So-called "IBM" Freeware Games from the Early '80s

(...and the Cryptic Code Conundrum)

This is a question I've already raised in the usual suspect places, but without much success, so here it is again on the off chance that anybody knows anything.

Going through compilations of very early BBS-fodder for the IBM PC (shareware, freeware, public domain), I frequently see this bunch of games and programs that seem to have a few things in common:

  • They're all in BASIC
  • In their title screens, they all rip off the layout of IBM's PC-DOS demonstration programs (DONKEY, etc.)
  • From that design they retain the 'IBM' on top, but there's no IBM copyright notice
  • There's no publisher info anywhere within the program, although some do list the author
  • Some (not all) of them have a further "mystery code" on the title screen, with the format "XXX-5-5-Y"


A few of these games (e.g. ATTACK) are frequently misattributed to IBM itself.  While it's amusing to think of Big Blue sticking it to the Cupertino cabal with that game, the 'evidence' as such is hardly convincing - especially considering the amateur quality of the game (and the others in this group), and the lack of copyright messagse.  The snippet on the left (from PC Magazine, p55, April 17, 1984) seems to agree.

My best guess would be that some BBS, users group, or disk club simply slapped a few standardized title screens on their user-submitted software.  "IBM", at best, simply served to signify the platform, in the same way that software was referred to as being for "the Apple" or "the Commodore".  Since those early shareware selections were incredibly promiscuous with their offerings, it's incredibly hard to figure out where these titles came from originally.

So, does anybody have a clue?  And what could those cryptic XXX-5-5-Y "mystery codes" be?

3 comments:

Klimax says:

Hello,

MOD-5-5-M and similar appears to be "codename" of author. Using MAV-5-5-K I found "Daniel's Legacy Software Catalog" which lists it as "Alien Adventure 2B". Through names of BAS files I found SDorm BBS. (ATTACK seems to be named APPLE, but SERPENT does exist there, for example.)

It appears they might originate from it:
http://sdorm.org/files/index_a.html

That's as far as I can get. (Being bit too young... ;) ) Maybe ops of that BBS might know more.

Hope this helps.

VileR says:

Nice sleuthing, although I've already tried similar searches :) SDorm BBS says it was founded in '85 - most of these games are older than that, so they were already making the rounds by that time. Worth a look though.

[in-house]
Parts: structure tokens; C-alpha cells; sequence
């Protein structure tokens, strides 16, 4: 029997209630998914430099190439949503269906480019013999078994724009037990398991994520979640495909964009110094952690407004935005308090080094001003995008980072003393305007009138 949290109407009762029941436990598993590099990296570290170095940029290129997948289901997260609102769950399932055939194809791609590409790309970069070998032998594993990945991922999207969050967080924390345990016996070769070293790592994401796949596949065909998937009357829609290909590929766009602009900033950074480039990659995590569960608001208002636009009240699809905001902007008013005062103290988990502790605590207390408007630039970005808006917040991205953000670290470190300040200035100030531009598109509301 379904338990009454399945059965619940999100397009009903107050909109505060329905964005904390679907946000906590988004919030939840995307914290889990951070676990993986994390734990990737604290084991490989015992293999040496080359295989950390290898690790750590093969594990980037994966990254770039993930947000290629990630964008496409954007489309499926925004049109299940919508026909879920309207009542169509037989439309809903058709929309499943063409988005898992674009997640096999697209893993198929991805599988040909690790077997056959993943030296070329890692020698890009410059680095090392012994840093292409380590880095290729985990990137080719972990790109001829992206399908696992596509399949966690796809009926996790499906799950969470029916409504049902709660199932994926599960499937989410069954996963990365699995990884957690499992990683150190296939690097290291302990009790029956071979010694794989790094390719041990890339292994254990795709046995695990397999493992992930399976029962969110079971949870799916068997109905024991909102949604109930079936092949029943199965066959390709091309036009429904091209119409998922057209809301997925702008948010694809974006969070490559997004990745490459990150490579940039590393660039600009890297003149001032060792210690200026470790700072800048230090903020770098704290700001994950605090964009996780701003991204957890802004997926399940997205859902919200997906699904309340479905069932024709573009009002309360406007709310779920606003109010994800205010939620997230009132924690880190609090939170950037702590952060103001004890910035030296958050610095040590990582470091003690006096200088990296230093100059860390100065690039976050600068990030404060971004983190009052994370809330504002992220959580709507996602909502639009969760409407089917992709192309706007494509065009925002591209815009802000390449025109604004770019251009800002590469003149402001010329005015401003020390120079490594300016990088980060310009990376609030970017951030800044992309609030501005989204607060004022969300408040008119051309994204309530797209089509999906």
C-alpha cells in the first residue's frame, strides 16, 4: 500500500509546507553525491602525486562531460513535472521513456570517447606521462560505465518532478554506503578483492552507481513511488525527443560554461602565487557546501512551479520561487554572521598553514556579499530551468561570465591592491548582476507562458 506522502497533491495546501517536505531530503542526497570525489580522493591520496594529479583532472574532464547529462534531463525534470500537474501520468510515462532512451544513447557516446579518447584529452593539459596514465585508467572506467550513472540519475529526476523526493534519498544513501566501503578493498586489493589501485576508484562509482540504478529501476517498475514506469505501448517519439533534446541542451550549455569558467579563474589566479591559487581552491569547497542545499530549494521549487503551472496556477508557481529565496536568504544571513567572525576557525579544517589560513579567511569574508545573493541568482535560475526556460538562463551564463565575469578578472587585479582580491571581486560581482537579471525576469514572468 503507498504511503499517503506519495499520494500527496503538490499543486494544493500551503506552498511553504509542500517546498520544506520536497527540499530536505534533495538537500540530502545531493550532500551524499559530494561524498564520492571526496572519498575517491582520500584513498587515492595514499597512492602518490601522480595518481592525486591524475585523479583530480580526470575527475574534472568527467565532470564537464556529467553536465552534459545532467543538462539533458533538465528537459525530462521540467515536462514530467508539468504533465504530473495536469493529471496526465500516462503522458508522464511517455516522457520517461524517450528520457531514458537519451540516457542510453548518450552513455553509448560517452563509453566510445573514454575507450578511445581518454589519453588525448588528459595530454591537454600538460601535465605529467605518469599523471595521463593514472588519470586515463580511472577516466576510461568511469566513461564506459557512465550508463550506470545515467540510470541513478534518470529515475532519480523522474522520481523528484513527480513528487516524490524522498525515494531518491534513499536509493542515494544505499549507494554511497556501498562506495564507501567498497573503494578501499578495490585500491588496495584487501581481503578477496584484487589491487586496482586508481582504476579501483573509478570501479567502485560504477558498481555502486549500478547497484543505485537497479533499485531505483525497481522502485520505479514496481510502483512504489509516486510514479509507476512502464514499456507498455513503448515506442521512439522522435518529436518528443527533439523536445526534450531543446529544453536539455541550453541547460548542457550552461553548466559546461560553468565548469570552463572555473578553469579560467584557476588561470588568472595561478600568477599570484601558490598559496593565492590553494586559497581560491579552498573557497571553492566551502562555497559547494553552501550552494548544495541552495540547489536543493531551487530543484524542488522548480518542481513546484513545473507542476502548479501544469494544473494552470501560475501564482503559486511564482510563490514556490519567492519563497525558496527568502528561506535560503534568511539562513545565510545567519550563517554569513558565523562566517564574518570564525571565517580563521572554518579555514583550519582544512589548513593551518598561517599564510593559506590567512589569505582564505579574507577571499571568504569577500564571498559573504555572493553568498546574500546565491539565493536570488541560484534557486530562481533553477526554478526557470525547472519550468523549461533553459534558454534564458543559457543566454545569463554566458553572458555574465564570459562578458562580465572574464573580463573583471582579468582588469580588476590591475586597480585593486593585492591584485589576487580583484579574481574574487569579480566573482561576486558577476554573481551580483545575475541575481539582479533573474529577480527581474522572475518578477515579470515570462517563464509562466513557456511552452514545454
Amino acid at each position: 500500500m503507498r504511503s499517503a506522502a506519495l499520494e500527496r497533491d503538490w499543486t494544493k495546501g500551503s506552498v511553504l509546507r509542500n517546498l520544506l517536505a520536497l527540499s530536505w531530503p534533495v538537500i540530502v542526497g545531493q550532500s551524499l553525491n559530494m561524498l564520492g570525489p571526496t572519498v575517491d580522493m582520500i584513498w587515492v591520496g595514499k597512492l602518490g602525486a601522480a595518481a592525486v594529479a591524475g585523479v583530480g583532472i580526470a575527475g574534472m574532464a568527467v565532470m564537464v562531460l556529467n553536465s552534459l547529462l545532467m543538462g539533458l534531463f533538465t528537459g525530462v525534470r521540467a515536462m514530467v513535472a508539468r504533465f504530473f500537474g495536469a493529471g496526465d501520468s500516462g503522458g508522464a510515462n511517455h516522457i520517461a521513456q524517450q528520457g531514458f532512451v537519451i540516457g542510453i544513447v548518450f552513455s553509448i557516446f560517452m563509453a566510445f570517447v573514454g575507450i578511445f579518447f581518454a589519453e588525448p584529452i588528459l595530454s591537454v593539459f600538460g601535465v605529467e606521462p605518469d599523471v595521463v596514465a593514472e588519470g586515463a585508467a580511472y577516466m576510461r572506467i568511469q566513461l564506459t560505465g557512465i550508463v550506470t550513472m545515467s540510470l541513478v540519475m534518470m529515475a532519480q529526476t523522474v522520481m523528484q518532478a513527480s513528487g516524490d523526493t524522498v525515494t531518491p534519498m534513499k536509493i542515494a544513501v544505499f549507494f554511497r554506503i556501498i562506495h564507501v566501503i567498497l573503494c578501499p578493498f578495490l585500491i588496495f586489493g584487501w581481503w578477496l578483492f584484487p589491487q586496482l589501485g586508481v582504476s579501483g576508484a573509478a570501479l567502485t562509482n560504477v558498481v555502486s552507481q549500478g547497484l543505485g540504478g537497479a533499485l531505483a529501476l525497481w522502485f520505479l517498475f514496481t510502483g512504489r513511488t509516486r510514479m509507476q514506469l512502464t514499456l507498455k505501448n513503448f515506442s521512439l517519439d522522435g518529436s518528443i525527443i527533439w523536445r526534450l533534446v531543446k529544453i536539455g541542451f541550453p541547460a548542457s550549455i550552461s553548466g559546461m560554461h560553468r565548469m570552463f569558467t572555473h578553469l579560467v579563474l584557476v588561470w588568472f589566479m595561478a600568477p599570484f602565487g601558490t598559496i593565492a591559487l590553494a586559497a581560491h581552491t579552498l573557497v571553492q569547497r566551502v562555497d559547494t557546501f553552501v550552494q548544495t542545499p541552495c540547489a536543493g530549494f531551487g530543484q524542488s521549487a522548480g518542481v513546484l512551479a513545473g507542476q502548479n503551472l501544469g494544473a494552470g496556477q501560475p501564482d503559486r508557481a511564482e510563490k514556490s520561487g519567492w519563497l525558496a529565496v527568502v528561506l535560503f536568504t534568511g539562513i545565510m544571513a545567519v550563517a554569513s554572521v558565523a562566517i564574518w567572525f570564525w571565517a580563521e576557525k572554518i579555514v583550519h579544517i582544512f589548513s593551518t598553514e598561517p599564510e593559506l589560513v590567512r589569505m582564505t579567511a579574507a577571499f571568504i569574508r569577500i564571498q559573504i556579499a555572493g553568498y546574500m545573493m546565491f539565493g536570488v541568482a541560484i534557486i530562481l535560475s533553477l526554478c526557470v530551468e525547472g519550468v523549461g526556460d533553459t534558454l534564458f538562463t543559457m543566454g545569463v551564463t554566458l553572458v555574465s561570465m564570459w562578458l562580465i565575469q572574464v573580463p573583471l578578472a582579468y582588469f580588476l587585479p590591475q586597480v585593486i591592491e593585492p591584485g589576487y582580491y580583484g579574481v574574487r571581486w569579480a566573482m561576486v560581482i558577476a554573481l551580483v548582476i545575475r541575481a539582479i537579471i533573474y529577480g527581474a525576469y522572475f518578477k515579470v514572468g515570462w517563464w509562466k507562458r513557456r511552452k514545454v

I suspect that those 'mystery codes' will turn out to be something disappointingly boring, like a software categorization scheme or so...

Glenn Snow says:

An old friend pointed out this message thread to me. I was the owner/operator of the sdorm.org BBS back in the day. (SDorm.org was the domain name, but it refers to a BBS I ran starting in 1989 called "The Snow's Dorm"). I ran the BBS well before (1985) it became connected to the Internet. I started The Snow's Dorm using the RBBS "BBS-in-a-box" setup, which came on a CD-ROM, and included hundreds of free or shareware files which could be offered for download to the BBS's users. A few years later, I switched to a BBS system called "Wildcat", which was much more user-friendly to the callers, and offered multiple messaging forums or specialty groups. For example, my callers could play an online game called "Tradewars 2002", and I had a message forum for them to exchange information or banter about playing that game.

The files available on my BBS mostly came from that RBBS CD-ROM disk. They were listed as "IBM" programs, for the boring reason that when BBS's started, IBM was pretty much the only company making PC's which ran the MS-DOS operating system. And all of those programs ran under MS-DOS. A few years later, different clones were produced, and so MS-DOS was no longer associated only with IBM computers.

As for the games you are talking about, they were just included on the original RBBS CD-ROM, and my BBS was only one of several hundred which made those files available for download from that CD-ROM. I have no idea where the "mystery codes" you're talking about came from or what they signify. Quite likely they were just a categorization scheme for keeping track of who wrote what. It was a common practice for members of PC user groups to include their user-group identification as a way of getting in touch with the author. (These groups were flourishing well before generalized email became a reality, so you couldn't just put a "john-doe@system.com" style email address as a contact point.)

I can say with complete confidence that the people who wrote those games (and other programs) did not even IMAGINE that anyone would think they actually worked for IBM. When they wrote "IBM Program" (or some such identifier) on their opening splash screens, they were just identifying the platform the programs worked on. Back in the day, I knew 40 or 50 people (from various user groups I was a member of) who wrote programs and gave them away as freeware or shareware. I myself wrote several utilities, both in assembly language and later in Turbo-Pascal, which I "published" (made available for free download) on my BBS.

Hope this helps clarify at least some of your curious questions.

--Glenn Snow
gsnow@ecarmel.org

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